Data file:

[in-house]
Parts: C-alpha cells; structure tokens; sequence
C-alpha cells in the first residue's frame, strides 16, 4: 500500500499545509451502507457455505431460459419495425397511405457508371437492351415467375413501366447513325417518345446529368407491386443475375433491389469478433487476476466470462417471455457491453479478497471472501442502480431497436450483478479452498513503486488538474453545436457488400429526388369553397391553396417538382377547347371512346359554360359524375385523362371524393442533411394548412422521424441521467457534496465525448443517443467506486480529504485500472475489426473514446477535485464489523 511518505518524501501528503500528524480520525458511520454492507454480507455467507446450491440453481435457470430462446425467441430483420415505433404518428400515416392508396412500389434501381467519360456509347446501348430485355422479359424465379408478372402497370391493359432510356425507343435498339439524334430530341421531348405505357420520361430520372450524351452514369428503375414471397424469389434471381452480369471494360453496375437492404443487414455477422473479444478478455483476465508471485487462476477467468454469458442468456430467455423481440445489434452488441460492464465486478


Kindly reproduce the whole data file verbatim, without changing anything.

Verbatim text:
[in-house]
Parts: C-alpha cells; structure tokens; sequence
C-alpha cells in the first residue's frame, strides 16, 4: 500500500499545509451502507457455505431460459419495425397511405457508371437492351415467375413501366447513325417518345446529368407491386443475375433491389469478433487476476466470462417471455457491453479478497471472501442502480431497436450483478479452498513503486488538474453545436457488400429526388369553397391553396417538382377547347371512346359554360359524375385523362371524393442533411394548412422521424441521467457534496465525448443517443467506486480529504485500472475489426473514446477535485464489523 511518505518524501501528503500528524480520525458511520454492507454480507455467507446450491440453481435457470430462446425467441430483420415505433404518428400515416392508396412500389434501381467519360456509347446501348430485355422479359424465379408478372402497370391493359432510356425507343435498339439524334430530341421531348405505357420520361430520372450524351452514369428503375414471397424469389434471381452480369471494360453496375437492404443487414455477422473479444478478455483476465508471485487462476477467468454469458442468456430467455423481440445489434452488441460492464465486478